JOURNAL ARTICLE
MULTICENTER STUDY

Primary early thoracoscopy and reduction in length of hospital stay and additional procedures among children with complicated pneumonia: results of a multicenter retrospective cohort study

Samir S Shah, Cara M DiCristina, Louis M Bell, Tom Ten Have, Joshua P Metlay
Archives of Pediatrics & Adolescent Medicine 2008, 162 (7): 675-81
18606939

OBJECTIVE: To determine the effect of initial procedure type on the length of hospital stay (LOS) and on the requirement for additional pleural fluid drainage procedures in a large multicenter cohort of children with pneumonia complicated by pleural effusion.

DESIGN: Retrospective cohort study.

SETTING: Administrative database containing inpatient resource use data from 27 tertiary care children's hospitals.

PARTICIPANTS: Patients between 12 months and 18 years of age diagnosed as having complicated pneumonia were eligible for the study if they were discharged from the hospital between January 1, 2001, and December 31, 2005, and underwent early (within 2 days of the index hospitalization) pleural fluid drainage.

INTERVENTION: Pleural fluid drainage, categorized as chest tube placement, video-assisted thoracoscopic surgery (VATS), or thoracotomy.

MAIN OUTCOME MEASURES: The LOS and the requirement for additional pleural fluid drainage.

RESULTS: Nine hundred sixty-one of 2862 patients (33.6%) with complicated pneumonia underwent early pleural fluid drainage. Initial procedures included chest tube placement (n = 714), VATS (n = 50), and thoracotomy (n = 197). The median patient age was 4.0 years (interquartile range, 2.0-8.0 years). The median LOS was 10 days (interquartile range, 7-14 days). Two hundred ninety-eight patients (31.0%) required at least 1 additional pleural fluid drainage procedure, and 44 patients (4.6%) required more than 2 pleural fluid drainage procedures. In linear regression analysis, children undergoing primary VATS had a 24% (adjusted beta coefficient, -0.24; 95% confidence interval, -0.41 to -0.07) shorter LOS than patients undergoing primary chest tube placement; this translated into a 2.8-day reduction in the LOS for those undergoing early primary VATS. In logistic regression analysis, patients undergoing primary VATS had an 84% (adjusted odds ratio, 0.16; 95% confidence interval, 0.06-0.42) reduction in the requirement for additional pleural fluid drainage procedures compared with patients undergoing primary chest tube placement.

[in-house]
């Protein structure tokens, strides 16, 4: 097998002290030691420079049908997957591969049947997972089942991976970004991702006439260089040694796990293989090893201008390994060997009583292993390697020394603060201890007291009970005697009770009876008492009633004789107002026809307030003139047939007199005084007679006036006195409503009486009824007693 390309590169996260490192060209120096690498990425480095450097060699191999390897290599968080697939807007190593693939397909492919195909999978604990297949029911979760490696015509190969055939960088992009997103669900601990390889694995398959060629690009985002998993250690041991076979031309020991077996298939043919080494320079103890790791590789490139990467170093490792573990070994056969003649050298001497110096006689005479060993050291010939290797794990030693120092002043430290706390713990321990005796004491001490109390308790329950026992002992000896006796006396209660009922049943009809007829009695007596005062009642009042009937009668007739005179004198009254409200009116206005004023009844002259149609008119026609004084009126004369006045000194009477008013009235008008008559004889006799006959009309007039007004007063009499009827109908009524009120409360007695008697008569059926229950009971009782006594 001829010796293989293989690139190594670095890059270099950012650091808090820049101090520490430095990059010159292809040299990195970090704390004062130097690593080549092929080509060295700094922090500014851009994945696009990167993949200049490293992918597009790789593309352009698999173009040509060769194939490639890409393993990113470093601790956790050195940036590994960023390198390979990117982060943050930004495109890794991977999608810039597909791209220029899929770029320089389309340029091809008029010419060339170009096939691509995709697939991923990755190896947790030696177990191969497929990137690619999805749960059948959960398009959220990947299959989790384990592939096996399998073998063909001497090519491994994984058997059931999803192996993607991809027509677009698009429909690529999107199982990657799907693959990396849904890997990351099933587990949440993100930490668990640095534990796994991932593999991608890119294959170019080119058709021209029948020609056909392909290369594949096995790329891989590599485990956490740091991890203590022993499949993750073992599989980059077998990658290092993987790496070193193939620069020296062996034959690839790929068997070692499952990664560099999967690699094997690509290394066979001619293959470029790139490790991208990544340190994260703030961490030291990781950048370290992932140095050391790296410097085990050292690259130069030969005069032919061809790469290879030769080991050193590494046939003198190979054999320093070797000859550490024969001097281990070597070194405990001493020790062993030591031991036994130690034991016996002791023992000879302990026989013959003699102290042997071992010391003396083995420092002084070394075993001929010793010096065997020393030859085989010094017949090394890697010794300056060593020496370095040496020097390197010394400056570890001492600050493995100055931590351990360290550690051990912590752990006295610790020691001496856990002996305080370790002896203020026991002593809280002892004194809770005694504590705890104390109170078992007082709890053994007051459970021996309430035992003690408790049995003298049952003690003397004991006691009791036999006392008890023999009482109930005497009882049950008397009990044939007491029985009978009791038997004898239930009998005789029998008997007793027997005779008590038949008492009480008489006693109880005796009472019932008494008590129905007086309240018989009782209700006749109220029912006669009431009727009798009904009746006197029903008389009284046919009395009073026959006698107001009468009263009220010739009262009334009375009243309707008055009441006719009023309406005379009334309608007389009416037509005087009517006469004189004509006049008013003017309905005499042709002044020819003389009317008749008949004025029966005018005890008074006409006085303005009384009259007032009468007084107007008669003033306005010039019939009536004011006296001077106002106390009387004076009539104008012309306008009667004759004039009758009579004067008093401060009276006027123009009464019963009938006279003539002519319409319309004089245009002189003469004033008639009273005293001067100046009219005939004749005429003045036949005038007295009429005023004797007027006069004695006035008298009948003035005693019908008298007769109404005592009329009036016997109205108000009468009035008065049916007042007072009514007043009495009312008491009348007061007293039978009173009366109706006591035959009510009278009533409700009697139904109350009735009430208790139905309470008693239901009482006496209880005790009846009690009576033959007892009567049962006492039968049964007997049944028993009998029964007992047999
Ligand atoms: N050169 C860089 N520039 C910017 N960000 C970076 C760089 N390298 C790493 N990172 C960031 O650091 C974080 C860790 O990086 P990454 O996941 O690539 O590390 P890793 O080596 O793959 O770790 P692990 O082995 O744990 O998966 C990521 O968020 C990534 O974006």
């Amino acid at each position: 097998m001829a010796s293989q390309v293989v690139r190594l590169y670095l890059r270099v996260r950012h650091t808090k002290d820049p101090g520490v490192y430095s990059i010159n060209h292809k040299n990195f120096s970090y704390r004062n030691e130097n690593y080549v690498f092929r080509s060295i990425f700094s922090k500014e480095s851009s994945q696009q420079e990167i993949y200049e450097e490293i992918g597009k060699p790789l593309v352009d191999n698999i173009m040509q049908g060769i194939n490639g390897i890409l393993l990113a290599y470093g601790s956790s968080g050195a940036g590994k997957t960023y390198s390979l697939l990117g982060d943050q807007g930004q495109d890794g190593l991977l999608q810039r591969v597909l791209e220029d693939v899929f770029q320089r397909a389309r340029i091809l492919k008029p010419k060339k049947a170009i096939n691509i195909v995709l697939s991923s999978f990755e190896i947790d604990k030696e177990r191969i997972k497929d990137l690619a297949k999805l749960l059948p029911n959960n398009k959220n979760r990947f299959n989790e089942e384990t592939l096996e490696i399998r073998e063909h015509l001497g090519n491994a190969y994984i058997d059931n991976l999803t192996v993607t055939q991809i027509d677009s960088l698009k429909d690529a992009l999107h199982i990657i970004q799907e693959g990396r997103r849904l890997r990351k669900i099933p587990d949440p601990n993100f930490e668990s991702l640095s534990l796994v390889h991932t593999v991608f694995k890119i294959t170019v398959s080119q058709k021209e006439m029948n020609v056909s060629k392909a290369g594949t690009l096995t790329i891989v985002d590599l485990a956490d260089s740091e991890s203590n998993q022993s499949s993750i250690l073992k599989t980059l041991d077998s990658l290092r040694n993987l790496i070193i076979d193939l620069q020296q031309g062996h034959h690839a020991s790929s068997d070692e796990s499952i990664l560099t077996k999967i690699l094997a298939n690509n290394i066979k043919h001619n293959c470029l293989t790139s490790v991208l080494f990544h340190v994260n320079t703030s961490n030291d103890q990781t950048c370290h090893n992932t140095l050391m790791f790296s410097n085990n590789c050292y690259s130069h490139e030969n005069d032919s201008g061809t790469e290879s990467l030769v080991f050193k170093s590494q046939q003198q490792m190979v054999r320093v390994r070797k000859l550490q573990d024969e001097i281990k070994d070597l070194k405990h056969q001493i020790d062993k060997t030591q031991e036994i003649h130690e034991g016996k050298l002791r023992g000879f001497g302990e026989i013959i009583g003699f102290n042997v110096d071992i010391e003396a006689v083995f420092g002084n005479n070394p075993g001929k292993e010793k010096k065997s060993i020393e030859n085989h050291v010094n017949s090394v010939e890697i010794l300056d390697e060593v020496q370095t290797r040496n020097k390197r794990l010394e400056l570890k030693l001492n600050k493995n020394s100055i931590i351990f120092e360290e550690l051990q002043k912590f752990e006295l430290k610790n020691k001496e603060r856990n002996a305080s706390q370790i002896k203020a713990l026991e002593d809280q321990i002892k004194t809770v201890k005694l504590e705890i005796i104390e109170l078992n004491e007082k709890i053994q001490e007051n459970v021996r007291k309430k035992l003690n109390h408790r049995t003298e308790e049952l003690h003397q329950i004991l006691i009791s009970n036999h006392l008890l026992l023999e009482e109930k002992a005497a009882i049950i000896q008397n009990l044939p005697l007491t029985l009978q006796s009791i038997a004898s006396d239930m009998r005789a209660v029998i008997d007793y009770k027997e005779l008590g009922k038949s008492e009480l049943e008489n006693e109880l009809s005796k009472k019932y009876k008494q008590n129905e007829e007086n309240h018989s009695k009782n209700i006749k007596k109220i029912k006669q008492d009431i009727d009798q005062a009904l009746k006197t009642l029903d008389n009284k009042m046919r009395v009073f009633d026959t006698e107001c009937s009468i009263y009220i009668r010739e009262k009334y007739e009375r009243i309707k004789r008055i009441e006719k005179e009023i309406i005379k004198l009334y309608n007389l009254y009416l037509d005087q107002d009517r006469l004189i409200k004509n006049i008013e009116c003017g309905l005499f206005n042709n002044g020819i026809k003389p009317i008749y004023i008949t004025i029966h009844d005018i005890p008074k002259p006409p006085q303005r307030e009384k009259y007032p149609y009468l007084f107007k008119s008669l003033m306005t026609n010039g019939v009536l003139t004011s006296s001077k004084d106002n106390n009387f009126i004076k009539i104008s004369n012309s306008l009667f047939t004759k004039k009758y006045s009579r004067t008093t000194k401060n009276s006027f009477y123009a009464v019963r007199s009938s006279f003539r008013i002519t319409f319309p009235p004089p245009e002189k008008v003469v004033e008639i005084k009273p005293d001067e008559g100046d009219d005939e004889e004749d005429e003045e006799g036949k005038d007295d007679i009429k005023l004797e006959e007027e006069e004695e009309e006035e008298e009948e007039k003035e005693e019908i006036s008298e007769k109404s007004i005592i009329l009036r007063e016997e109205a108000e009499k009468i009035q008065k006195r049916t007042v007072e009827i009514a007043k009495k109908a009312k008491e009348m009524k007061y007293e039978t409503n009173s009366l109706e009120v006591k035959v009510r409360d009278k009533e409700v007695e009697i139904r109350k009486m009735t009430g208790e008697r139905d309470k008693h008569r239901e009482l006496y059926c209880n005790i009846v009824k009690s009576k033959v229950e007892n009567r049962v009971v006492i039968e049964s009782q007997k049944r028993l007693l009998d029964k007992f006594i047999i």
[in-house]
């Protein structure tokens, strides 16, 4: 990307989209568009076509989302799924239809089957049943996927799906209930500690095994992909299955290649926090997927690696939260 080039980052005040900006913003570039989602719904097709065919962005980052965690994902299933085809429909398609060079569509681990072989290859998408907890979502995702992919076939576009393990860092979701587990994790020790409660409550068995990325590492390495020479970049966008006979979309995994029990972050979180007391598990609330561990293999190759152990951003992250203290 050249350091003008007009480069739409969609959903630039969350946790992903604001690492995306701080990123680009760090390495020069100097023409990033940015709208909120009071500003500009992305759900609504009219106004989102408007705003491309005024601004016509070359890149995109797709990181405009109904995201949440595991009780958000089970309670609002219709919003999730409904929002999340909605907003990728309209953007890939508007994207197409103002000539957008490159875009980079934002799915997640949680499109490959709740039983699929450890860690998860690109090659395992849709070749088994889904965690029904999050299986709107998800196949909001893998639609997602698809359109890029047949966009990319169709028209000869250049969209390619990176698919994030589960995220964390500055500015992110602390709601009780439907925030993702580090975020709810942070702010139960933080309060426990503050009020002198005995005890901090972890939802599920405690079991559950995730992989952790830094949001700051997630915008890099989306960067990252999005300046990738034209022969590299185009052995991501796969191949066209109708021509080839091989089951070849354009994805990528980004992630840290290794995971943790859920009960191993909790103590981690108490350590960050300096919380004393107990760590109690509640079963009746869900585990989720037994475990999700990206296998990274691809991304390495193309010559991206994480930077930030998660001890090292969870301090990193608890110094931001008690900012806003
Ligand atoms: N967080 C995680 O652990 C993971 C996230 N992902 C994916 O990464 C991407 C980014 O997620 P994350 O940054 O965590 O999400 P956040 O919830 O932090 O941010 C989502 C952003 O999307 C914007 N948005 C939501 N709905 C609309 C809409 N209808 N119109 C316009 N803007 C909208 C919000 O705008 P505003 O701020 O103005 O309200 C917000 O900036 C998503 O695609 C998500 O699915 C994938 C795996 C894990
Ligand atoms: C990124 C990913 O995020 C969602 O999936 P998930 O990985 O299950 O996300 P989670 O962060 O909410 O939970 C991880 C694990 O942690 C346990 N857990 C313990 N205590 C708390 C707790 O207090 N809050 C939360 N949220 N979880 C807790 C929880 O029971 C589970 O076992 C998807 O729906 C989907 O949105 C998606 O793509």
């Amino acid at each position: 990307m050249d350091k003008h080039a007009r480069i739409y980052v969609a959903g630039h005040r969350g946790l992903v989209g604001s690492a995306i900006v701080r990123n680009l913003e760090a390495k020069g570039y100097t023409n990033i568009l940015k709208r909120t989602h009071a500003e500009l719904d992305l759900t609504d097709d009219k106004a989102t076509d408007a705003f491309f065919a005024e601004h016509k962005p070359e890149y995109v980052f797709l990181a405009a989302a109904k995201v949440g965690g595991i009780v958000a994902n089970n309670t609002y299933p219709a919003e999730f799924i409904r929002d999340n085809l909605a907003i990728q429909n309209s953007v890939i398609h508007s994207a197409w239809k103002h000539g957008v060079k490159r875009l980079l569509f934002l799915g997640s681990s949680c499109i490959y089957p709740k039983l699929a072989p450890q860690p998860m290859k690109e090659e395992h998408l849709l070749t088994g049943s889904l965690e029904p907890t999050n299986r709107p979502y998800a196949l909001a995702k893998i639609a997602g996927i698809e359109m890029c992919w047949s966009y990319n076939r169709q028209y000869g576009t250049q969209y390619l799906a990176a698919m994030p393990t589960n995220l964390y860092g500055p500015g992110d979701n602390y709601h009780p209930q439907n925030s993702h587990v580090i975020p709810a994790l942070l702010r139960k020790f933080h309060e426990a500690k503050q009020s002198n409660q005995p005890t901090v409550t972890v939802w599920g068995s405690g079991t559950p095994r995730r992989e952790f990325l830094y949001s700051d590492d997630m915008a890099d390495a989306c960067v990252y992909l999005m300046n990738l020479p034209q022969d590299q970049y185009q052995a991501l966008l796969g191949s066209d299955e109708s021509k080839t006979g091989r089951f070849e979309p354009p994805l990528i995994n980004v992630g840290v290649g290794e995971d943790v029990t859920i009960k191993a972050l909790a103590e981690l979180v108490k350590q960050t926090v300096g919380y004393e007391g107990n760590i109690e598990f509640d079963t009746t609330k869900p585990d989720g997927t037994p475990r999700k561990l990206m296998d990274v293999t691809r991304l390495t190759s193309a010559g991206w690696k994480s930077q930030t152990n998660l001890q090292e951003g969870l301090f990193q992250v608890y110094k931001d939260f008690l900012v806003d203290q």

CONCLUSION: Our large retrospective multicenter study demonstrates that, compared with primary chest tube placement, primary VATS is associated with shorter LOS and fewer additional procedural interventions.

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